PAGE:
If you decide to go with this approach, simply create the test cases leveraging their built-in features. Top testing tools should come with helpful test authoring features such as Built-in Keywords or Record-and-Playback, which can drastically reduce your time spent writing code. They even come with Smart Reporting features which automatically generate out-of-the-box reports with rich insights on the quality of the system under test. It’s really simple! 
 

In other words, to do data-driven testing, follow the following steps:

  1. Prepare your test data in the form of Excel, CSV, JSON, or a database.
  2. Set up a testing framework that supports data-driven testing such as TestNG, JUnit, or libraries like Apache POI or CSVReader. You can also go with tools that have a data-driven testing framework already built-in such as Katalon Platform, Leapwork, or SmartBear so you can start testing right away without having to create everything from scratch.
  3. Create a test case with the framework/tool of your choice. Incorporate the logic to read data and execute test steps accordingly.
  4. Execute the test script and generate a report to capture test results. If your testing framework doesn’t automatically generate test reports, you also need to implement the functionality. For testing tools, this feature usually comes ready to use.
  5. Review, troubleshoot, and debug.

Let’s find out how we can do data-driven testing with Selenium and with Katalon  a comprehensive automation testing tool.

 

How To Do Data-Driven Testing With Katalon

Katalon Platform is a comprehensive test automation platform that allows you to easily create, manage, execute, and generate reports for test cases across web, desktop, mobile, and APIs. Katalon comes with a data-driven testing framework already built in, so all you have to do is create an account, and download Katalon Studio, which is a productive IDE to generate automated tests without having to write a single line of code.

 

Here's a quick video to help you do data-driven testing quickly with Katalon Studio using variables:

 


 

Download Katalon & Start Testing Within Minutes        
 

 

Once you’ve downloaded Katalon Studio, launch it. You should see the Katalon Studio interface as below. You can then click the “Create new Test Case” button.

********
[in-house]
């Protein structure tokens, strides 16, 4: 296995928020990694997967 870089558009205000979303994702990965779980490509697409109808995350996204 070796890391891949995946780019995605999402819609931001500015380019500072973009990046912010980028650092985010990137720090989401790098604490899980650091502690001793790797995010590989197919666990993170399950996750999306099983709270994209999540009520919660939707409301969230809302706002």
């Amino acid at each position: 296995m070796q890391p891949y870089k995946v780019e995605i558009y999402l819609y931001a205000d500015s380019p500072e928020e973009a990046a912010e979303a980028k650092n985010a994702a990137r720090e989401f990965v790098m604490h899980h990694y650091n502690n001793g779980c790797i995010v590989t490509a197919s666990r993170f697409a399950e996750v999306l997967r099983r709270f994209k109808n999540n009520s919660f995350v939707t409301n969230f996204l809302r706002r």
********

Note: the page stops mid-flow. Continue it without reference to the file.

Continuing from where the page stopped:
create a new test case in Katalon Studio for data-driven testing 
 

You can craft test cases from the wide variety of keywords we offer (which are essentially code snippets to perform specific actions). Here are just a few examples of them: Navigate to URL, Open Browser, Refresh, Right Click, Scroll, Send Keys, etc.

 

Read more: Create test cases with Katalon Studio 
 

Built-in keywords in Katalon Studio to create tests faster 
 

Here we have created a test case called “Find a place”, which includes the following:

  1. Open browser (Chrome).
  2. Navigate to the URL. In this case we chose Airbnb.
  3. Click on Search.
  4. Enter text for a city.
  5. Click Search.

This test case is put under the DDT with MS Excel Files test suite.

 

create a new data file for data-driven testing in Katalon Studio 
 

Let’s prepare a data file in Excel with two columns: “City” and “Expected Result”. The values AtlantaNew York, and Tokyo will be dynamically added to the script as we execute.

 

prepare your test data in an Excel sheet 
 

After that, in the Data File section let’s create new test data called excelfile_100cities. Once done, you should arrive at the test data interface, and you can click Browse to import the Excel file we’ve just created into Katalon Studio.

 

create a new test case in Katalon Studio 
 

Once imported, we go back to the DDT With MS Excel Files test suite. Click Add and choose the newly imported Excel to bring it to your test suite. After that, click Map All, and Katalon automatically maps all of the columns in your Excel file to the corresponding variable in your test script. 
 

Finally, click Run, and you’re good to go!

 

Execute data-driven test script in Katalon with just a few clicks 
 

As the test gets executed, you should see that it automatically opens the browser, navigates to Airbnb, searches for the exact location we specify in our Excel file, and checks for the available spaces there.  
 

data-driven testing example in Katalon Studio 
 

What’s even better is that once the execution is done, the test results are automatically imported into Katalon TestOps for management and reporting purposes. For more information, you can check out Data-driven testing with Katalon Studio.